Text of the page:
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Officials identify smell; stress Bingen water is safe to drink

Hydrogen sulfide is the culprit

Hydrogen sulfide is the culprit.

Bingen city officials are reporting that hydrogen sulfide is the source of the smell plaguing Bingen's municipal water supply.

According to a news release dated Aug. 8, the city of Bingen has just completed several tests over the last month to address concerns regarding the odor and taste of Bingen's water.

The bottom line is, the water produced by the three Bingen wells is safe to drink.

Here is the bulk of what the city's water report stated: "The city has been relying wholly on the three city wells to provide water for its citizens. This water contains hydrogen sulfide which can have a sulfur and sometimes a `sewer' smell," it read. "Hydrogen sulfide is formed by sulfur bacteria that may occur naturally in water. These bacteria use the sulfur in decaying plants, rocks, or soil as their food or energy source, and as a byproduct produce hydrogen sulfide. The sulfur bacteria do not cause disease, but their presence in water can cause a bad taste or odor ... Hydrogen sulfide can be found in both shallow and deep wells, generally in shale or sandstone. Additional water tests done for coliform bacteria analysis came back as `satisfactory; total coliform absent.'"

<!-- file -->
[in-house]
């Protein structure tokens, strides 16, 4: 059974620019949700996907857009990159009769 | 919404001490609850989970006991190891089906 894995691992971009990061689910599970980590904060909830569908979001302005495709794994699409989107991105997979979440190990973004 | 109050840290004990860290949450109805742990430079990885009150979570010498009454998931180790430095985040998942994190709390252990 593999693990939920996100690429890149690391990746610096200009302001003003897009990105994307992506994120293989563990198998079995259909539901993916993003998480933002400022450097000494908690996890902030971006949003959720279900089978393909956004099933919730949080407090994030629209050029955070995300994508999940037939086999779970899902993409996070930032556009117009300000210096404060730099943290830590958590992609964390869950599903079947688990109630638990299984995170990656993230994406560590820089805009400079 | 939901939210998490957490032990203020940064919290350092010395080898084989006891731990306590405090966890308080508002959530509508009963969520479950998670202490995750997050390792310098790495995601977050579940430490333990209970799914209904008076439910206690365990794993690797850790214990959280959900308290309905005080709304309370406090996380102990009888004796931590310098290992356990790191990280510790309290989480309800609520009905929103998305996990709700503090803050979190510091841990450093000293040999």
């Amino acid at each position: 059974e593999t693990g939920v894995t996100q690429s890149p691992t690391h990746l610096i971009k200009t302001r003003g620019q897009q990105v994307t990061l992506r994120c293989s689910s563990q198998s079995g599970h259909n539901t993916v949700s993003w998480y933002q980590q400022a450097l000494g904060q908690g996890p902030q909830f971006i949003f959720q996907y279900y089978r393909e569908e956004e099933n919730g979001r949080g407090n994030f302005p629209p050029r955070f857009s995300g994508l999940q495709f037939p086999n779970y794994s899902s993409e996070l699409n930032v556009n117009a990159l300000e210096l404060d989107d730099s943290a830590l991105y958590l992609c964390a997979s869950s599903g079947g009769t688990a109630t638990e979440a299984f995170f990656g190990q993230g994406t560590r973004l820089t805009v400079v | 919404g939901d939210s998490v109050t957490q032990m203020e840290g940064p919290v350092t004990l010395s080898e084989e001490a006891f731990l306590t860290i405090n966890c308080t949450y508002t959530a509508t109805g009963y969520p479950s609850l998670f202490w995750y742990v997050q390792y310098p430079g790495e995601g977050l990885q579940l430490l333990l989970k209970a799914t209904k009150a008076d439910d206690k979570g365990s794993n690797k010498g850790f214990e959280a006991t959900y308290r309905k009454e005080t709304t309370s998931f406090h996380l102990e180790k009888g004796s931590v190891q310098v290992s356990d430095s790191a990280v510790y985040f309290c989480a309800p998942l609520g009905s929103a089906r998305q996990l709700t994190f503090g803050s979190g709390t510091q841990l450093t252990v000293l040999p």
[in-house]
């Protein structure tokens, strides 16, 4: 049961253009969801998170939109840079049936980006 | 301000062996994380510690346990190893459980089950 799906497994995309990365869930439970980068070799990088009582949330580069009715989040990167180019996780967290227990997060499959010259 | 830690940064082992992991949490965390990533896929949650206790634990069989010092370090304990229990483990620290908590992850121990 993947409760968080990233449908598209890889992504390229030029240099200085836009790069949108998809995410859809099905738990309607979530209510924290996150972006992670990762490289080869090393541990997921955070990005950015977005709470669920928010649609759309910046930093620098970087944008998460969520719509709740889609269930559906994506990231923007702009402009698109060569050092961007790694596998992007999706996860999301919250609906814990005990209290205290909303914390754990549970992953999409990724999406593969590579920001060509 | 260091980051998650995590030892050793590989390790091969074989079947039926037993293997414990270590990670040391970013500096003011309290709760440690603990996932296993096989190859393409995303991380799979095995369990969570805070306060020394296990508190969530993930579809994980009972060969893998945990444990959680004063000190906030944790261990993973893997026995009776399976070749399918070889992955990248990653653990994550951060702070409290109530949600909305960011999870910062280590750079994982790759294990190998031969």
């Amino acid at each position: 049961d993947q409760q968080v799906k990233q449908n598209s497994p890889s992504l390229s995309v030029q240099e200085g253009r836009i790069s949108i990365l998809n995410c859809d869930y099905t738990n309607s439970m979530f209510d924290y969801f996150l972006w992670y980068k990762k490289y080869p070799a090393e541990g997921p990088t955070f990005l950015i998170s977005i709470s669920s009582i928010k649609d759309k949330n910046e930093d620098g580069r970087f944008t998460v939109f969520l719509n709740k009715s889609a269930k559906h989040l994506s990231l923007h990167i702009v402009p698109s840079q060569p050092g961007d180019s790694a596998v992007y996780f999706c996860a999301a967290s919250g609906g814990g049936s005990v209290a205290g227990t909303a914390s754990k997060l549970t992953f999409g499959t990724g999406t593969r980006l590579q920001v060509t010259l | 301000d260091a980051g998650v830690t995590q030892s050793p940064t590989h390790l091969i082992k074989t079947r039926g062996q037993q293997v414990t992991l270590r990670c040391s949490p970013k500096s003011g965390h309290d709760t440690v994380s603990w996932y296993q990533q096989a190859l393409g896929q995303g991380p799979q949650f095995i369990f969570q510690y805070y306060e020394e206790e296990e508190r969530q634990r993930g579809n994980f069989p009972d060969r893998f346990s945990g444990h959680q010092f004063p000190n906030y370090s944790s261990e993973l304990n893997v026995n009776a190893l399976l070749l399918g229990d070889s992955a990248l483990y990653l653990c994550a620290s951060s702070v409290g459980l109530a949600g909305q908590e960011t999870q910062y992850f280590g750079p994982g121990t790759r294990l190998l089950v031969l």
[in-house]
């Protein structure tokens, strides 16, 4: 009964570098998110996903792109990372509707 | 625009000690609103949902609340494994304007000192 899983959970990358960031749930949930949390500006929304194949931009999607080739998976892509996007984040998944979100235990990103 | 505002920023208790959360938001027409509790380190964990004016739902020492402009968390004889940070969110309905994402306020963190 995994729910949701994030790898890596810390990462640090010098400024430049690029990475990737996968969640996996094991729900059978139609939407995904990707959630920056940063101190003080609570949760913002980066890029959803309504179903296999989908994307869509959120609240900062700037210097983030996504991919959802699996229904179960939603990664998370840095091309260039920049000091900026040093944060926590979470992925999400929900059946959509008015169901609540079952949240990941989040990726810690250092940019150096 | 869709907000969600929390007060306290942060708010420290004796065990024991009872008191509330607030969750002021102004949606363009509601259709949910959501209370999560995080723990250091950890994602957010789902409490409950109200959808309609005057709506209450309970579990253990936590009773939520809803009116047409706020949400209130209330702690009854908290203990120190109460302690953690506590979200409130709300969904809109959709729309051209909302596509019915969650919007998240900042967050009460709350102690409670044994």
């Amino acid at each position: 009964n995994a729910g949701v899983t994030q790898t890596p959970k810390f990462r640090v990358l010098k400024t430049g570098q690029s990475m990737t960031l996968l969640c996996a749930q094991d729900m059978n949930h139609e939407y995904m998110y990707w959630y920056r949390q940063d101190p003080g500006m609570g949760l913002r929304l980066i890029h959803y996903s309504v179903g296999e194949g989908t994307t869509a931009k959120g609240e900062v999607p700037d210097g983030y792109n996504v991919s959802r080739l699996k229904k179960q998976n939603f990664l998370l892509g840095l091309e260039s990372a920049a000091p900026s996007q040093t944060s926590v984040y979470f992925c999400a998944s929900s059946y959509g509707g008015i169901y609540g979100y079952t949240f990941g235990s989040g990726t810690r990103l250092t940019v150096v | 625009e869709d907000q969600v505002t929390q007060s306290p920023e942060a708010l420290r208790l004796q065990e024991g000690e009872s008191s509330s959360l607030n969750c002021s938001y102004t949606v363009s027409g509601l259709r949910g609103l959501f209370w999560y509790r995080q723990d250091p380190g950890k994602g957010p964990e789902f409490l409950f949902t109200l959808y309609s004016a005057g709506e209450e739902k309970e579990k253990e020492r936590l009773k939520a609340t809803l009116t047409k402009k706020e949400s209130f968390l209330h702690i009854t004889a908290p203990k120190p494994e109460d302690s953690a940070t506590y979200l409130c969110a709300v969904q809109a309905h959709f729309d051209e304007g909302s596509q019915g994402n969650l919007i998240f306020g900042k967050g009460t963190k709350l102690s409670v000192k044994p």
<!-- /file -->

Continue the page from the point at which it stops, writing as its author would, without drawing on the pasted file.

Bingen officials pointed out that citizens can help to dissipate the water's foul odor and taste by taking the following steps:

Running hot water can make the odor more evident. Water heaters may contain a magnesium rod placed in the tank by the manufacturer to prevent water heater corrosion. Sulfur that is dissolved in water can react with the magnesium forming hydrogen sulfide. The magnesium rod can be replaced with an aluminum one or removed completely. Removal of the rod, however, may void the company's warranty;

Trace amounts of hydrogen sulfide can be removed with activated carbon filters placed at a faucet, under a sink, or as it enters the home. The frequency of replacement will depend on daily water use and the concentration of hydrogen sulfide in the water; and

Filling a pitcher full of water and letting it set will also make the water more drinkable.

The city plans to investigate methods to reduce the impact of having hydrogen sulfide in its water.

"This will involve hiring an engineer to consider a number of factors related to the city's water system," read the city's news release. "We feel it is important to be self-sufficient in meeting our residents' and business needs for safe drinking water. We are also looking at the city's future water needs and how to best meet them."


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